In the last 3 years she has been a fearful, detached dog. She doesnt respond to praise or treats. In fact often when she is offered a treat for good behavior, she will squat and pee.
Just a thought:

Perhaps the way you are giving your dog the treats is scaring or stressing her?

Maybe the human's hand coming near her is making her nervous?
So even if you are giving her treats, she may be more worried about your approaching hand. Thus the nervous peeing and not wanting to take the treats.

Have you tried different delivery methods of the treats?

For my nervous dog Gracie, I learned to toss her the treats when it wasn't cool or safe to hand feed them, like when she was originally freaking out over seeing other dogs. If I had hand fed her the treats at that point she may have redirected onto me and bit me accidentally. So I just would toss them up in the air, or throw them on the ground for her to find.

When I introduce my shy Gracie to people I ask them to NOT stick their hands out to her. I let her sniff the person, no petting allowed. Then I may see if they want to give her a treat. We always start out by ME putting a treat at the person's feet. Not by hand. This way Gracie can take the treat without the fear of the person petting her or touching her. Sometimes we progress to doing tricks for food rewards if we (Gracie and I) like the other person! But NO hands on her without my permission! This way she is never nervous meeting anyone-- she now loves to greet people, but always on her comfort level. I never push with this one.

Maybe just put the treat on the ground if she is uncomfortable with your approaching hands. Not sure if this is even the case, but worth a shot.

Also, I find that shy dogs do much better with very quiet, gentle voices for training and praise. Non-fearful dogs are cool generally with loud fun exuberant praise, but shy or fearful or anxious dogs can get worried and nervous with louder voices. Maybe think about how you are working with her and alter your sounds.

My shy dog had no interest in loud super excited people, even if they have a treat she won't take it. I get it. I generally tell people politely that Gracie is shy and responds better to soft voices.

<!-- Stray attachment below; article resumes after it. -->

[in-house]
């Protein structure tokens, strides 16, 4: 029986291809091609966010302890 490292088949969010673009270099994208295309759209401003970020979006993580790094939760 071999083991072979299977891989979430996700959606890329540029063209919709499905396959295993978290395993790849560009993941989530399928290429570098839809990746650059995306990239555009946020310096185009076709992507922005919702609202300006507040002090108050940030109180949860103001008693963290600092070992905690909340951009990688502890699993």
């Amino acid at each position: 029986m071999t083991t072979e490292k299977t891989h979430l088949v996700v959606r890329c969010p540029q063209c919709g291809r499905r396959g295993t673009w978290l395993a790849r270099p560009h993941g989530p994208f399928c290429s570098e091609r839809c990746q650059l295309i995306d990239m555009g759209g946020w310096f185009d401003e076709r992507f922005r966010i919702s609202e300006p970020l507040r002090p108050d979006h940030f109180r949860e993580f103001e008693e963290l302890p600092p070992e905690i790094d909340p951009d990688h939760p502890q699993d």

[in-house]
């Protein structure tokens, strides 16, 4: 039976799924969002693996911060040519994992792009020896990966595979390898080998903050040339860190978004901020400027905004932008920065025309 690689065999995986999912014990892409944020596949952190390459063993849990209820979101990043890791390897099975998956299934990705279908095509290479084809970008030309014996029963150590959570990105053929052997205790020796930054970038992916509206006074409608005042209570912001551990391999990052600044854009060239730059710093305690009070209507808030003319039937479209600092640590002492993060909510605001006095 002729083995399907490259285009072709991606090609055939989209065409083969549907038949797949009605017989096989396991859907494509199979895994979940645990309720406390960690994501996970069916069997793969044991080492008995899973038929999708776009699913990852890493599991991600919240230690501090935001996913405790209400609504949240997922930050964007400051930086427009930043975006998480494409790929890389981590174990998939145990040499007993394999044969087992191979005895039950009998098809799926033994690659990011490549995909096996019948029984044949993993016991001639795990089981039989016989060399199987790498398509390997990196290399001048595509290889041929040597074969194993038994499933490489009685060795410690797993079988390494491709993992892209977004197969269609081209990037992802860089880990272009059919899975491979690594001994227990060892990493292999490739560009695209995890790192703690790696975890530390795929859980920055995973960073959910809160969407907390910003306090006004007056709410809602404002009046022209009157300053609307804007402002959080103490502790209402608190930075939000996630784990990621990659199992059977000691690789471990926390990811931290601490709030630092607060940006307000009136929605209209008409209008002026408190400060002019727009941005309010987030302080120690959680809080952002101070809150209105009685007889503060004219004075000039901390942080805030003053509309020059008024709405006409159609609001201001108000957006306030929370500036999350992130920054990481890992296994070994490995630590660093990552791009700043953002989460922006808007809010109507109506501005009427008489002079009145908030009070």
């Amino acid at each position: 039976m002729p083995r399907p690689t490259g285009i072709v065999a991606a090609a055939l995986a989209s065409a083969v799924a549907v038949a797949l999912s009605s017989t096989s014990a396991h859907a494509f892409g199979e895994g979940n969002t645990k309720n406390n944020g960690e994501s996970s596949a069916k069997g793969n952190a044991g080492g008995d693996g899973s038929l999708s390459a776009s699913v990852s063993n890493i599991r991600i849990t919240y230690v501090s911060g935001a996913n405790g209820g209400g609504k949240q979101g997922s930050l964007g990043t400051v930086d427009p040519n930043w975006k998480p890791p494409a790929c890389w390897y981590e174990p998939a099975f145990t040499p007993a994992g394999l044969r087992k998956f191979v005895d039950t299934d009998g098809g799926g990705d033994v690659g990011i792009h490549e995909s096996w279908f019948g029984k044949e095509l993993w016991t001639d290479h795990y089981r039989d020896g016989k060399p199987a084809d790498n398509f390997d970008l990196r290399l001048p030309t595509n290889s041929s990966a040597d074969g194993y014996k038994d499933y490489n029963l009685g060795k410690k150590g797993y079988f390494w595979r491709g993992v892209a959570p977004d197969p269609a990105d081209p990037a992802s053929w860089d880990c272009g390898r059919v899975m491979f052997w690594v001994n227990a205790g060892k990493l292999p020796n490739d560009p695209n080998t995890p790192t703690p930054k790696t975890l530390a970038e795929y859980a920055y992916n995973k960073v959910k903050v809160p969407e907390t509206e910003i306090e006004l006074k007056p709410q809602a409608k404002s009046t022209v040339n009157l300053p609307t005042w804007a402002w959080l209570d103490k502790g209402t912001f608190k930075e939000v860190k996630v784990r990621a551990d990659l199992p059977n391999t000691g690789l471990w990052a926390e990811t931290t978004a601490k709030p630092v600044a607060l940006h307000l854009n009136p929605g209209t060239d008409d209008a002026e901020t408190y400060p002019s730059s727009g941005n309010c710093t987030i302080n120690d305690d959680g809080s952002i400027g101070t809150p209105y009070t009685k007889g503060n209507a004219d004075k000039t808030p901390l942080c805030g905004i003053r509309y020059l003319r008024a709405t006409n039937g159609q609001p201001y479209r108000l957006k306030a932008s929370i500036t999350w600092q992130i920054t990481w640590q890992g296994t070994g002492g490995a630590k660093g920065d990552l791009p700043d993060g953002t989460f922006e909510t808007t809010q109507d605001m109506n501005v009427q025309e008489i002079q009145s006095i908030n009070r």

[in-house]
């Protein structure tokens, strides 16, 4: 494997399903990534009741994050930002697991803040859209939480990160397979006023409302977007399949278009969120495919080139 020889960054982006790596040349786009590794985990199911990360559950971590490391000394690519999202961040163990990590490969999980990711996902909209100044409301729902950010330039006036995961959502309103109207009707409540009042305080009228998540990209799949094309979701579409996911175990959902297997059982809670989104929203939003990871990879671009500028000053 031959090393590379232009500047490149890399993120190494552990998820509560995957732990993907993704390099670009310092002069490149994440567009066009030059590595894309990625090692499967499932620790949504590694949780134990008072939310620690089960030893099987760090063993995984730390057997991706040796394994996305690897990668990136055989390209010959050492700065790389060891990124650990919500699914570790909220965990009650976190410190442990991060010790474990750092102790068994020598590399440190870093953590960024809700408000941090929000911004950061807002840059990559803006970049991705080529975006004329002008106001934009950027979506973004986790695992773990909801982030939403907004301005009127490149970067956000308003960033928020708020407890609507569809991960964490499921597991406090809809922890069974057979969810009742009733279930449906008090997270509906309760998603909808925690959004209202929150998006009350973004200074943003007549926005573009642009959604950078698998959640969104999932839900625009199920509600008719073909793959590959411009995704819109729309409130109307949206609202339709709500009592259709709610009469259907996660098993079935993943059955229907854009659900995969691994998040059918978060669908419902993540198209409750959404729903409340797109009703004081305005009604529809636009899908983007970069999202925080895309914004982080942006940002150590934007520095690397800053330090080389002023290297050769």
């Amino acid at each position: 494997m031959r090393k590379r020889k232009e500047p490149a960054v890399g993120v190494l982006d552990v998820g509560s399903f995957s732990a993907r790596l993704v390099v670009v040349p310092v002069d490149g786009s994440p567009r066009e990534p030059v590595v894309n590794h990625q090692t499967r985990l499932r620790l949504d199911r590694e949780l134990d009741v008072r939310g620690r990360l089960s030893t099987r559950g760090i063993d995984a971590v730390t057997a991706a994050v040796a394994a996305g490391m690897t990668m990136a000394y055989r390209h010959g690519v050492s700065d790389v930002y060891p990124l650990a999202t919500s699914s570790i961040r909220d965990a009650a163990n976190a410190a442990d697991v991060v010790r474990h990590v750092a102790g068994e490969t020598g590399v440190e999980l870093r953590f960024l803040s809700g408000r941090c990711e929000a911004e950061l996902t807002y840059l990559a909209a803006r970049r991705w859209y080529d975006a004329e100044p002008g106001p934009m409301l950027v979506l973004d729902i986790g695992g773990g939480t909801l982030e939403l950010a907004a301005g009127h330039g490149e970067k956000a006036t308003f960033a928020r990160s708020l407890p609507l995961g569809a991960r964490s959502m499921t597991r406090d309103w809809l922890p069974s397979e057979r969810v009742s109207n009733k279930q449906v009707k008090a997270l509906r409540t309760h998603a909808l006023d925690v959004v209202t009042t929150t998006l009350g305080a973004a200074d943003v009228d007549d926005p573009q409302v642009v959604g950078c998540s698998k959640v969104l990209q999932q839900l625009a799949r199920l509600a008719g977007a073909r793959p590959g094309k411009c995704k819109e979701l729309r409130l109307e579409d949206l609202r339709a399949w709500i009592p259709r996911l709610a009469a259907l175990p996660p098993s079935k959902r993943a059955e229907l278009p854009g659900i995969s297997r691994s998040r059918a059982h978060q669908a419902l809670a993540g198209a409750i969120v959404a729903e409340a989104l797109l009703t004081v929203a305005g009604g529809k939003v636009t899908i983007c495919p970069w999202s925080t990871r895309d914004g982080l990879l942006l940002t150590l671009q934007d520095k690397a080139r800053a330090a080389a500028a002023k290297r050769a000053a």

Do you feel this may apply at all to you guys? Hope it helps.

Last edited by AthenaLove; 10-10-2018 at 06:50 PM.
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Old 10-10-2018, 07:10 PM
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Yes I've tried several methods of giving treats. Today I tossed her a few pieces of noodle from my sons lunch and her response was to urinate and walk across the room while doing so leaving a 6 foot trail of pee. Sigh. I think I will have to look into a behavioral trainer. I see no other option at this point.

Thank you for your feeding suggestion. We have started feeding her away from the baby. We were just so alarmed at this response. I'm not risking her biting the kids.
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Old 10-10-2018, 07:39 PM
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Goodness, your dog sounds so fearful. So sad. I sure wish I was there so I could help you in person.

Will she eat out of your hand?

Maybe tossing food at her triggers some old memory of something coming at her?

What about just setting the food treat on a specific mat with a specific cue like "Treat time" so that she learns that treats given there are always safe?

Sounds like she lacks confidence hence the peeing and aggression. Does she know any tricks that y'all can do together? I found trick training really has helped my shy fearful cautious Gracie dog immensely!

Have you tried giving her regular daily massages? (not regular petting) I do this daily with my Gracie dog and it really helps her to relax in general and it increases our bond and trust. You can look up TTouch online to read more about how it really helps fearful or anxious dogs..Maybe try this?

I really want to help you guys since I really understand fearful dogs and have helped my dog so much. Thank you for genuinly wanting to help your dog
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Old 10-10-2018, 07:57 PM
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Another thing I just thought of, are you guys giving your fearful dog enough mental stimulation, as well as physical stimulation?

I know you said your dog doesn't like to play. My cautious fearful Gracie is the same way. Most toys actually scared her. She was afraid of water, sprinklers, swimming so that was out. She was afraid of other dogs, so no play there. (Finally I am thrilled to report, she is now playing like a real dog for the most part with my new Puma pup!!!)

But she loves to do tricks. We do them often. So good for her brain and her confidence!

And she loooooves to go on really long walks. I take her for "adventure walks" (two awesome hours today) where I let her sniff and sniff and sniff. We look for dogs and cats and deer... and I countercondition her to all of these with delicious treats and praise.... so now she really wants to find the dogs or other animals!! Totally different response now.

Do you take your dog on walks? If so, do you give her ample time to sniff and sniff and sniff? So many people stifle this and only want the dog to walk in a straight line and get physical exercise... and not sniff.